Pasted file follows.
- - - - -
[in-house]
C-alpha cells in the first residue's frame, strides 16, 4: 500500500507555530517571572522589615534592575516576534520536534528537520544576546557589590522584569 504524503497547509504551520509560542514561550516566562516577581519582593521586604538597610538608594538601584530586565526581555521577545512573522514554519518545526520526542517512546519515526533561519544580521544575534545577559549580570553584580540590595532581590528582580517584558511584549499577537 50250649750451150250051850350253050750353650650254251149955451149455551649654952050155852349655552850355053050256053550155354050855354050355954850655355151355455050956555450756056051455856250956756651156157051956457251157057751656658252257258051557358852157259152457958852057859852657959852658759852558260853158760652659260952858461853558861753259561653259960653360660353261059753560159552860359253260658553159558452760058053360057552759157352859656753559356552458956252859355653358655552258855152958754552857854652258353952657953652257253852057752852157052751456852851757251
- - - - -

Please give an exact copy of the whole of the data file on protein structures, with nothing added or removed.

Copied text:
[in-house]
C-alpha cells in the first residue's frame, strides 16, 4: 500500500507555530517571572522589615534592575516576534520536534528537520544576546557589590522584569 504524503497547509504551520509560542514561550516566562516577581519582593521586604538597610538608594538601584530586565526581555521577545512573522514554519518545526520526542517512546519515526533561519544580521544575534545577559549580570553584580540590595532581590528582580517584558511584549499577537 50250649750451150250051850350253050750353650650254251149955451149455551649654952050155852349655552850355053050256053550155354050855354050355954850655355151355455050956555450756056051455856250956756651156157051956457251157057751656658252257258051557358852157259152457958852057859852657959852658759852558260853158760652659260952858461853558861753259561653259960653360660353261059753560159552860359253260658553159558452760058053360057552759157352859656753559356552458956252859355653358655552258855152958754552857854652258353952657953652257253852057752852157052751456852851757251